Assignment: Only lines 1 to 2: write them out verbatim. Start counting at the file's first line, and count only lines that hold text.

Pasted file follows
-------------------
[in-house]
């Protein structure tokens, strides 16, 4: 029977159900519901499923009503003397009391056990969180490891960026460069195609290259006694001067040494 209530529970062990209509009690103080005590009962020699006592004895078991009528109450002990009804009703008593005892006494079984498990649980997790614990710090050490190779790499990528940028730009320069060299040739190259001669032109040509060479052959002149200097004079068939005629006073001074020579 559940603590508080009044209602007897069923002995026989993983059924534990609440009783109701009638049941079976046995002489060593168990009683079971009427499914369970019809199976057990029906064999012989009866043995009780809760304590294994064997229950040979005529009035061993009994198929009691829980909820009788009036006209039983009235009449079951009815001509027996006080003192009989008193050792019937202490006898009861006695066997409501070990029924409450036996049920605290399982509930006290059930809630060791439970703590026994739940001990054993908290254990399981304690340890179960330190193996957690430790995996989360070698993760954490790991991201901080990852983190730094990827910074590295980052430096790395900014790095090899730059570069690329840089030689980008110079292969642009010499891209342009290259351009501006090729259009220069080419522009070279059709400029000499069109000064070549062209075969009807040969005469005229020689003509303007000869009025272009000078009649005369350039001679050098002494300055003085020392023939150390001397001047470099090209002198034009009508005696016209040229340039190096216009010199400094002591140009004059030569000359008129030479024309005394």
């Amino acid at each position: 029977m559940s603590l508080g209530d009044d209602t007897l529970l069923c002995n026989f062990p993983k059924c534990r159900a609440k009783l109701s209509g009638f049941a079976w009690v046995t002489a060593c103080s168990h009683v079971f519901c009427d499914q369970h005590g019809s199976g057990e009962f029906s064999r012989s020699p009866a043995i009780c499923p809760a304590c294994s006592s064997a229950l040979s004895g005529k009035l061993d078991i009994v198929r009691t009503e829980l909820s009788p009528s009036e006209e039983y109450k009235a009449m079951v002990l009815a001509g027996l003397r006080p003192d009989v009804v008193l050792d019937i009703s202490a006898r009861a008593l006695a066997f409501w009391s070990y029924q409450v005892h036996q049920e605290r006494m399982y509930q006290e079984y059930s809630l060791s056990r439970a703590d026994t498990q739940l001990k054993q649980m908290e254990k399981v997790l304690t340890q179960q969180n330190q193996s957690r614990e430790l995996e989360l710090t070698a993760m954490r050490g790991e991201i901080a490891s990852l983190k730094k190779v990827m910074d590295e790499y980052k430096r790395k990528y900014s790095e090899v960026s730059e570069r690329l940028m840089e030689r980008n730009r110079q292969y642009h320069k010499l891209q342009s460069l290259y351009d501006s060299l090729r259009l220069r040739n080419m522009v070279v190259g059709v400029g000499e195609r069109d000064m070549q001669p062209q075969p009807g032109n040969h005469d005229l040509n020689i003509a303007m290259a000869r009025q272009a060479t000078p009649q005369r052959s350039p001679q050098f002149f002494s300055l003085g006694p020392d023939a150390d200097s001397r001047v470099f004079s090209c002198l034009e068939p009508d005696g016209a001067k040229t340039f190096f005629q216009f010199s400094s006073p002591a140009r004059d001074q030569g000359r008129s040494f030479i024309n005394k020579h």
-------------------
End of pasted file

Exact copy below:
[in-house]
């Protein structure tokens, strides 16, 4: 029977159900519901499923009503003397009391056990969180490891960026460069195609290259006694001067040494 209530529970062990209509009690103080005590009962020699006592004895078991009528109450002990009804009703008593005892006494079984498990649980997790614990710090050490190779790499990528940028730009320069060299040739190259001669032109040509060479052959002149200097004079068939005629006073001074020579 559940603590508080009044209602007897069923002995026989993983059924534990609440009783109701009638049941079976046995002489060593168990009683079971009427499914369970019809199976057990029906064999012989009866043995009780809760304590294994064997229950040979005529009035061993009994198929009691829980909820009788009036006209039983009235009449079951009815001509027996006080003192009989008193050792019937202490006898009861006695066997409501070990029924409450036996049920605290399982509930006290059930809630060791439970703590026994739940001990054993908290254990399981304690340890179960330190193996957690430790995996989360070698993760954490790991991201901080990852983190730094990827910074590295980052430096790395900014790095090899730059570069690329840089030689980008110079292969642009010499891209342009290259351009501006090729259009220069080419522009070279059709400029000499069109000064070549062209075969009807040969005469005229020689003509303007000869009025272009000078009649005369350039001679050098002494300055003085020392023939150390001397001047470099090209002198034009009508005696016209040229340039190096216009010199400094002591140009004059030569000359008129030479024309005394």